In the fifties when TV first entered the household, the screen was only seven or eight inches diagonally. But there was no choice. Now, faced with the choice between full phenomenological and existential immersion, or a screen on a camera three inches across diagonally, all too many make the mistake. Video-vision is a silent epidemic.

The side-effects are like a special kind of rabies designed for music venues. Victims become overly territorial, often bunching toward the front of the crowd in ornery clumps; chronic symptoms include unfriendliness, and failure to tap feet.

Japan doesn’t have rabies. There are no cases of rabies in Japan. And there are special customs restrictions on pets visiting Japan to keep it that way.

Perhaps shows should follow the Japanese model: You must leave your camera in a kennel for a month before it can enter the venue.

I think this idea will solve two of the US’s most pressing problems: too many camera’s at shows and not enough cute animal pictures.

Reader Poll

Don’t Be Creative

1. Success is uncertain

  • Even with hard work you could end up being uncreative accidentally

2. Unproductive

  • The finished product doesn’t pay dividends, interest, royalties, or serve a marketable purpose
  • Example: a mixture of turpentine and oil paint make an effective ‘hand-made’ alternative to rat poison

3. Too productive

  • There aren’t enough people with interest in your creativity, any creativity you manage will exceed the availability of interest
  • If everyone started going around being creative we would use up all the good ideas inventors need to make bombs

4. Reproductive

  • Creativity for sexual attention is shallow
  • If you are creative you will get sexual attention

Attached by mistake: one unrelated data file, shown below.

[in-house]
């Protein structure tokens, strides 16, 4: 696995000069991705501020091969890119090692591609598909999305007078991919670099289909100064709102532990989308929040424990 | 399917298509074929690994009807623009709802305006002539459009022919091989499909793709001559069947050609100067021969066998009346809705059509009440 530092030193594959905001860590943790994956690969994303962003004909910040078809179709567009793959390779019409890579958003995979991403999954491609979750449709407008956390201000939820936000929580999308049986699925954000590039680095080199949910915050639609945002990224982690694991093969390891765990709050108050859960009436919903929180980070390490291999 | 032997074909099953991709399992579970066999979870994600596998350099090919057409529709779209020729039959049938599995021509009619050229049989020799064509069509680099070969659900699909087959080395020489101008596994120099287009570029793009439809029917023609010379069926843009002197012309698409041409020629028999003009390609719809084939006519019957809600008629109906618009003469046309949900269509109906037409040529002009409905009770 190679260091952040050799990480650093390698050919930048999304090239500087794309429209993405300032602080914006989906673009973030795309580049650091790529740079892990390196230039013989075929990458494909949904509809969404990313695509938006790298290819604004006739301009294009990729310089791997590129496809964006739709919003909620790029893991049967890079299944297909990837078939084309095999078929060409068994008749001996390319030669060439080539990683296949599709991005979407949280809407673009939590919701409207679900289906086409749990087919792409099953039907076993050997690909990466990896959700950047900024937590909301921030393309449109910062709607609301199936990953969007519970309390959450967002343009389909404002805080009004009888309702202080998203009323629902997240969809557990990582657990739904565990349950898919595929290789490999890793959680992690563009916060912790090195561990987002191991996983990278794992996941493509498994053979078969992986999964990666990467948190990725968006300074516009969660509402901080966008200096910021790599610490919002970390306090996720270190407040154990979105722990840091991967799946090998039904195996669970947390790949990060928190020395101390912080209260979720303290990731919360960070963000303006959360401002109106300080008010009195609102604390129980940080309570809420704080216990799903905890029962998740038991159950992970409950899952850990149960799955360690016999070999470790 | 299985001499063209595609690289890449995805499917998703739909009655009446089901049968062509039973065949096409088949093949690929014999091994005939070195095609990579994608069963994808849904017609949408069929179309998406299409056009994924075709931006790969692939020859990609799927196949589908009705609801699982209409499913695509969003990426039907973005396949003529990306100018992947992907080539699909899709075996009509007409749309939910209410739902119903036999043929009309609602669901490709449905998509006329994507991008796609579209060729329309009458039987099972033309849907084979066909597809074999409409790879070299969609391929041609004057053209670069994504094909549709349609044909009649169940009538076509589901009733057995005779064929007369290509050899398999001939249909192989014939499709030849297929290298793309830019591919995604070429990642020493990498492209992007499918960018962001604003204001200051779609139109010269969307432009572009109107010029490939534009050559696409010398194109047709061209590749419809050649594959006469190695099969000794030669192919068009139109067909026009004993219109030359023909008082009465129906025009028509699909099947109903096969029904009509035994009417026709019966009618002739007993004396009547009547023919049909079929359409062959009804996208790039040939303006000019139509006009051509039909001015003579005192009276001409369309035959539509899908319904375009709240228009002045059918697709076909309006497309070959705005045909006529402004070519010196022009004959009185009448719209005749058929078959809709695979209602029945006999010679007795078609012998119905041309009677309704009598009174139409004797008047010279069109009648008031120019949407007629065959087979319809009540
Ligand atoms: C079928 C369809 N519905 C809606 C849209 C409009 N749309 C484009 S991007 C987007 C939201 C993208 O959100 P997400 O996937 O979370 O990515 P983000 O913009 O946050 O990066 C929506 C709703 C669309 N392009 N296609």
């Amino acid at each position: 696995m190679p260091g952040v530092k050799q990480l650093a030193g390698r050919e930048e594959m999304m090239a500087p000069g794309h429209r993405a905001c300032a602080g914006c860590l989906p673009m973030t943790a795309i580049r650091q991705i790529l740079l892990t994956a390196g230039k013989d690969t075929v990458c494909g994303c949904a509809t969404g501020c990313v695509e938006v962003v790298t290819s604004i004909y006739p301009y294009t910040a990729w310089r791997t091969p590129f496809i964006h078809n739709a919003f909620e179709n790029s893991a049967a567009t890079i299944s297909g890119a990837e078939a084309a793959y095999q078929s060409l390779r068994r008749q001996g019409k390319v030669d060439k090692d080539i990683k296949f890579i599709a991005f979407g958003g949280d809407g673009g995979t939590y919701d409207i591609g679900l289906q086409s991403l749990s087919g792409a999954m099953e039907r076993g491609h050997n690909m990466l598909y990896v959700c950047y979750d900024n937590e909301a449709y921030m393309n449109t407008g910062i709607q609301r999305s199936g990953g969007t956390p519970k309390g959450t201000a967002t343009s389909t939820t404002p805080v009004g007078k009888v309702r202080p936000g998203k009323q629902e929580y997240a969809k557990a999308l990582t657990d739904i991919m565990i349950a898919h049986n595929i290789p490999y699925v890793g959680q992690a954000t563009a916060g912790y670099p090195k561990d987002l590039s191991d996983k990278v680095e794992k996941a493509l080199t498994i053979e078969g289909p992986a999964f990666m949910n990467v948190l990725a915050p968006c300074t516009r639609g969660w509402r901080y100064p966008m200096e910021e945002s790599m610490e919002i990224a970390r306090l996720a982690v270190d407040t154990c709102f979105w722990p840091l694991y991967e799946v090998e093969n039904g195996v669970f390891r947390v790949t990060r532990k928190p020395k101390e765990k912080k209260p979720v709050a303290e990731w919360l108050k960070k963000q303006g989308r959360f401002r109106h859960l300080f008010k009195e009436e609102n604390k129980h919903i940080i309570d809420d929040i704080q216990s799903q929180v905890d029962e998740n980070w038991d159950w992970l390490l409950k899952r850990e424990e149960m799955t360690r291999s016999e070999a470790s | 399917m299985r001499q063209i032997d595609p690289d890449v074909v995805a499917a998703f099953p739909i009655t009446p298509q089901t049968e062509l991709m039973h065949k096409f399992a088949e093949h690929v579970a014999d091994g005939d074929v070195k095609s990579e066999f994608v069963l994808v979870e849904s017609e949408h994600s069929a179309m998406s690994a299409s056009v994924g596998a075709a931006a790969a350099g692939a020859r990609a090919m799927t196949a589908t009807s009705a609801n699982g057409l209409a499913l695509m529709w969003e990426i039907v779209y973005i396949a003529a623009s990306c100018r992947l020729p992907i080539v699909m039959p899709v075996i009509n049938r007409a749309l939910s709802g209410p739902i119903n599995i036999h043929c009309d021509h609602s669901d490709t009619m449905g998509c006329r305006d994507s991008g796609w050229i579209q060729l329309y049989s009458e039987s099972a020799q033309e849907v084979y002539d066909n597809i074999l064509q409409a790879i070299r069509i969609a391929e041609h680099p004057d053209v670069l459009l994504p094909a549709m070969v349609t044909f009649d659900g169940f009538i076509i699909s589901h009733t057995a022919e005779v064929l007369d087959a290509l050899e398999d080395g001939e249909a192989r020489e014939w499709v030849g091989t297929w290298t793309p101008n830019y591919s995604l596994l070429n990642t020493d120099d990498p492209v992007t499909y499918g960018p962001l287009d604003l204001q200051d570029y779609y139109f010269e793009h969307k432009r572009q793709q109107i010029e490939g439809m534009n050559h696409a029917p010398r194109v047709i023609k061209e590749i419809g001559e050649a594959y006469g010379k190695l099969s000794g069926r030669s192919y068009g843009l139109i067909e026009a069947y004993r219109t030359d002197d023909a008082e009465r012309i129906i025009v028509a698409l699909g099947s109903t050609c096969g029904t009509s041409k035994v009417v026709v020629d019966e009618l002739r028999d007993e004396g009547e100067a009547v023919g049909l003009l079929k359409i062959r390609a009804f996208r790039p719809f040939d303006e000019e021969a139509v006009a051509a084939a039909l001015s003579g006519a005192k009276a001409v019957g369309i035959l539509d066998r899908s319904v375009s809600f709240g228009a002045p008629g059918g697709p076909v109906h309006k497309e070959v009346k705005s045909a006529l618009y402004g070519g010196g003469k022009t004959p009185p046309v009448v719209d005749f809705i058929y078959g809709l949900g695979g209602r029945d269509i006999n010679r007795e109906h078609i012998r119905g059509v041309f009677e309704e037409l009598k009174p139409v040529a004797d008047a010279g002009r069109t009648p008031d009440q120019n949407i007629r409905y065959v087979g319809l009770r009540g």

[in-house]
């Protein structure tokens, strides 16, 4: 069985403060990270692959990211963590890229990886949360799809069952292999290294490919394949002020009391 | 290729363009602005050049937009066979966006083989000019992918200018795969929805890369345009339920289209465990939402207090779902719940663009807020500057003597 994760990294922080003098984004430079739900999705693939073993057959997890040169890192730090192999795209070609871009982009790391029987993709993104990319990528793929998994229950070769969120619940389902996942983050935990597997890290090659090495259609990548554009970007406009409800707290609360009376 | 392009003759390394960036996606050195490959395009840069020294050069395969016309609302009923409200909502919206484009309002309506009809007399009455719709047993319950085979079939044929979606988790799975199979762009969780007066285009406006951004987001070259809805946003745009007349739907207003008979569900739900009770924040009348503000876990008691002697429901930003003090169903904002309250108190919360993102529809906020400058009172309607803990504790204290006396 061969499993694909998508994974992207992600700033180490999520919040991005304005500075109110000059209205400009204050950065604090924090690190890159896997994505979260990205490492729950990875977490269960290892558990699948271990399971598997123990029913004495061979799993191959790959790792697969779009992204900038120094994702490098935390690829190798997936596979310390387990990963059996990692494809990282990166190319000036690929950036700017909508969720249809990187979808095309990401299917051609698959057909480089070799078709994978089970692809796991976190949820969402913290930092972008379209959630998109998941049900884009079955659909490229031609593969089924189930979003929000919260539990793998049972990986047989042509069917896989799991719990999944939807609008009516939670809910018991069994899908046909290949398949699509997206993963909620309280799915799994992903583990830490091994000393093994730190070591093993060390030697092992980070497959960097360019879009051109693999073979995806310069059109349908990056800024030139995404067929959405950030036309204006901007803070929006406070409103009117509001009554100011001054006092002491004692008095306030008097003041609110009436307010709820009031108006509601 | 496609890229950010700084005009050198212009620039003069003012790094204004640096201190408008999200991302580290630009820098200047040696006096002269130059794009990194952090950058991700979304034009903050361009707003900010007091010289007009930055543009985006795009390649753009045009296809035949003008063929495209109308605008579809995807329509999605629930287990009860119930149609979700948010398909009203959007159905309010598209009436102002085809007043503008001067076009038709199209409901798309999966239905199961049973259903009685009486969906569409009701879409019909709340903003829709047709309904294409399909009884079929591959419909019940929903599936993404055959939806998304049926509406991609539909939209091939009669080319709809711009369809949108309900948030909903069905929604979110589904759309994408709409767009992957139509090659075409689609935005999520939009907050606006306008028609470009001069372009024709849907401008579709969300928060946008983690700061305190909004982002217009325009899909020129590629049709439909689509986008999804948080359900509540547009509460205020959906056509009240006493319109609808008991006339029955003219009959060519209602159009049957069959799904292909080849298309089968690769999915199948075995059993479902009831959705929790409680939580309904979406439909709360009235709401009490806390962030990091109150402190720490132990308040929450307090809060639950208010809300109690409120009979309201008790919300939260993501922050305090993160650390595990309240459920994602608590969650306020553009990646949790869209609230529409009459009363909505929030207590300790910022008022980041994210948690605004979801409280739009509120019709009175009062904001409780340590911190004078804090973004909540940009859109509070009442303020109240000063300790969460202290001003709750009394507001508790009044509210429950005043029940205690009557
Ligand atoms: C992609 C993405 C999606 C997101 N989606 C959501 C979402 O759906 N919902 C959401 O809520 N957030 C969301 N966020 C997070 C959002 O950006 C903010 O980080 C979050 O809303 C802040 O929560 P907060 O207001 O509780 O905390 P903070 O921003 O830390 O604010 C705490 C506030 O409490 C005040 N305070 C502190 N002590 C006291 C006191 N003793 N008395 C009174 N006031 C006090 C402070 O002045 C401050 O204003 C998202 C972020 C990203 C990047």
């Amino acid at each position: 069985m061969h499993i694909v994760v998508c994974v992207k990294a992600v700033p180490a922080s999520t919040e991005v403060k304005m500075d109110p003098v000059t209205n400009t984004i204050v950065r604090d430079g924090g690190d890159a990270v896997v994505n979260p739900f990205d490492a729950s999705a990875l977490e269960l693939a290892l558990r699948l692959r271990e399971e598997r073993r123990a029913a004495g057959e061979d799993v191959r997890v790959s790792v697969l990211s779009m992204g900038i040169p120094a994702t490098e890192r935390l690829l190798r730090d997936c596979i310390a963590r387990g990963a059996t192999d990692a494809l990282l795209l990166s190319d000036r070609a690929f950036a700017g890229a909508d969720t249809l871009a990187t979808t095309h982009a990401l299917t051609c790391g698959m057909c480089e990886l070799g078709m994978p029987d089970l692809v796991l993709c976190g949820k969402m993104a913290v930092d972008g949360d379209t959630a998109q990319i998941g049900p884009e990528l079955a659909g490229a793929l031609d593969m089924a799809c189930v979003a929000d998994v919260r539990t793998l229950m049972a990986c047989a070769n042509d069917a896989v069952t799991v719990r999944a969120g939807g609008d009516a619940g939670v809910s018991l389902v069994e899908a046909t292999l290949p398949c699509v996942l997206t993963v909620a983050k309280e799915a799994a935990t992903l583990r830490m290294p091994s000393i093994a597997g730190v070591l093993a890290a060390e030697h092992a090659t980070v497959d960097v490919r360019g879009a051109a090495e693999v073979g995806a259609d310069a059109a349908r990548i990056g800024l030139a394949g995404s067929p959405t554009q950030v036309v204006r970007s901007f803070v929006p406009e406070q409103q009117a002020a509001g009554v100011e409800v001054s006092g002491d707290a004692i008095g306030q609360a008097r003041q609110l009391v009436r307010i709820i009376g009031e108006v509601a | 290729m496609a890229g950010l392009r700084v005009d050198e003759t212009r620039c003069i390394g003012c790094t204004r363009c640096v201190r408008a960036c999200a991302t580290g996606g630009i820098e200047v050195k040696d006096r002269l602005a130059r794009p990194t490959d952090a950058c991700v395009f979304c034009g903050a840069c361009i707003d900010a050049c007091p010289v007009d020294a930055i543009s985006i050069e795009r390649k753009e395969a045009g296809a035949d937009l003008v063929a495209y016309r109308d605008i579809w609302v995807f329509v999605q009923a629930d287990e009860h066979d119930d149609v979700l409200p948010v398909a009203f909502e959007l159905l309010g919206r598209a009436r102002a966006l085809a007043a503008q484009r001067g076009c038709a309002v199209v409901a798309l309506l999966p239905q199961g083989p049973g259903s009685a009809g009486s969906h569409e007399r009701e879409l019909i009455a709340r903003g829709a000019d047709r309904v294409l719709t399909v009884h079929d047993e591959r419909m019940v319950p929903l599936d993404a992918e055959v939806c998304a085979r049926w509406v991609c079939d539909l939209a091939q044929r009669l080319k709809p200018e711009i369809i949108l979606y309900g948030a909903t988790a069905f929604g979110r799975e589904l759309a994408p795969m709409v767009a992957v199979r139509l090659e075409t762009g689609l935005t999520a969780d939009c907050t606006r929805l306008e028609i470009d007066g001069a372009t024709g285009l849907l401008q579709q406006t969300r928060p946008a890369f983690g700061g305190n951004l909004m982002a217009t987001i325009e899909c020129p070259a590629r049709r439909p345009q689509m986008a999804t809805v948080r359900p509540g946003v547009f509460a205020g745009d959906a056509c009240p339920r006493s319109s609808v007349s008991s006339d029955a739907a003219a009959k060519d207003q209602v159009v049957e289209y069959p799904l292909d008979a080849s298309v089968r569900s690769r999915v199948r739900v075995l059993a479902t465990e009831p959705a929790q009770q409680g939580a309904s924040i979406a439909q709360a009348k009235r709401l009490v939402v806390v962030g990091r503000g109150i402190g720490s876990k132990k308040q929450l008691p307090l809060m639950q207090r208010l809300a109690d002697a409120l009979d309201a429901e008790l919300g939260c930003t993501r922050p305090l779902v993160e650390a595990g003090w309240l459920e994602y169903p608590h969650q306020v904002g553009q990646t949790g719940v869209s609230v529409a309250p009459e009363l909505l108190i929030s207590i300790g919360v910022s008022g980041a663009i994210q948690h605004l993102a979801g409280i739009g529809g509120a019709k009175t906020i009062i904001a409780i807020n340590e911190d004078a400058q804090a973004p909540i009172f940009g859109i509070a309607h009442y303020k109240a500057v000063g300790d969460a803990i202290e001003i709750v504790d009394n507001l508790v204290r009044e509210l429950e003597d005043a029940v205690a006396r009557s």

• Creativity is shallow

5. Its probably a fad

  • If creativity isn’t a fad, what ever you create is probably a fad
  • Fads are for cads

6. They won’t get it anyway

  • People are all squares, they won’t understand it the way you do
  • Even if they like it, that will only cheapen the mystique



a. to assume I have something to say

  1. That is: something I won’t hate. A good taste is a discriminating taste, and a discriminating taste does not discriminate. It despises with parity. It has one maneuver, which is a parry. And one adversary, which is a partisan shrieking for a fair hearing.

b. to assume I can say it

  1. No one I consider interesting cares what I say. I shouldn’t say anything if no one is listening. It would be better if I could get someone more important to say it for me. Then it could at least be in the tabloids.


a. to assume I have something to say

  1. The idea that “everything has already been said” is the reassuring chant of the uncreative who are bereft at the broken promise of universal, individual creativity. I don’t believe in that drone of a superstition. If I have nothing to say, it is not because there is nothing to say, but because there is nothing to say to you.

b. to assume I will say it

  1. There is too much to read. There is so much to read it gets in the way of reading. I would rather you spent your time reading something enlightening –something that would make you want to set something on fire.